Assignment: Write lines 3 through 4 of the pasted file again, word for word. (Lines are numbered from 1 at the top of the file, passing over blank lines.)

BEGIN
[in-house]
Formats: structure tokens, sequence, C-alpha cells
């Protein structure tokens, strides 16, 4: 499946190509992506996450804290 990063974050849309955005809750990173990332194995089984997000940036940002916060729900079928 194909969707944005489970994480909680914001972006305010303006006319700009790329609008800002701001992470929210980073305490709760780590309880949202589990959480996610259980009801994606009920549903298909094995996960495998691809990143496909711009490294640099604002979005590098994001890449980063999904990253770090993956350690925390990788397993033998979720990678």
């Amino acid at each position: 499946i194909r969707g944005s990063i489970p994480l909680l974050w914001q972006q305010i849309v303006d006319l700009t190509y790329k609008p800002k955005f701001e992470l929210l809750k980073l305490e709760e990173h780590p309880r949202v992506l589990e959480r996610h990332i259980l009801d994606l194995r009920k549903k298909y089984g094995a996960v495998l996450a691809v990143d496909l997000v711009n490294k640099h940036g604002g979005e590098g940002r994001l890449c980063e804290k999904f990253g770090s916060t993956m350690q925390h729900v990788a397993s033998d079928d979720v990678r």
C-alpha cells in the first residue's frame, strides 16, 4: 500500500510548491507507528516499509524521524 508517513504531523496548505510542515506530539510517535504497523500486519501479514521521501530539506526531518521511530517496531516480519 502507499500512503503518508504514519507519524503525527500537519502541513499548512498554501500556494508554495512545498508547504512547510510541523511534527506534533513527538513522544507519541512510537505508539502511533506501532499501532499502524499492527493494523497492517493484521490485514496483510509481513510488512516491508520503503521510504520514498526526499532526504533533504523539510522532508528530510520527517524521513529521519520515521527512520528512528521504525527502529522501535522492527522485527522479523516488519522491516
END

């Protein structure tokens, strides 16, 4: 499946190509992506996450804290 990063974050849309955005809750990173990332194995089984997000940036940002916060729900079928 194909969707944005489970994480909680914001972006305010303006006319700009790329609008800002701001992470929210980073305490709760780590309880949202589990959480996610259980009801994606009920549903298909094995996960495998691809990143496909711009490294640099604002979005590098994001890449980063999904990253770090993956350690925390990788397993033998979720990678």
């Amino acid at each position: 499946i194909r969707g944005s990063i489970p994480l909680l974050w914001q972006q305010i849309v303006d006319l700009t190509y790329k609008p800002k955005f701001e992470l929210l809750k980073l305490e709760e990173h780590p309880r949202v992506l589990e959480r996610h990332i259980l009801d994606l194995r009920k549903k298909y089984g094995a996960v495998l996450a691809v990143d496909l997000v711009n490294k640099h940036g604002g979005e590098g940002r994001l890449c980063e804290k999904f990253g770090s916060t993956m350690q925390h729900v990788a397993s033998d079928d979720v990678r």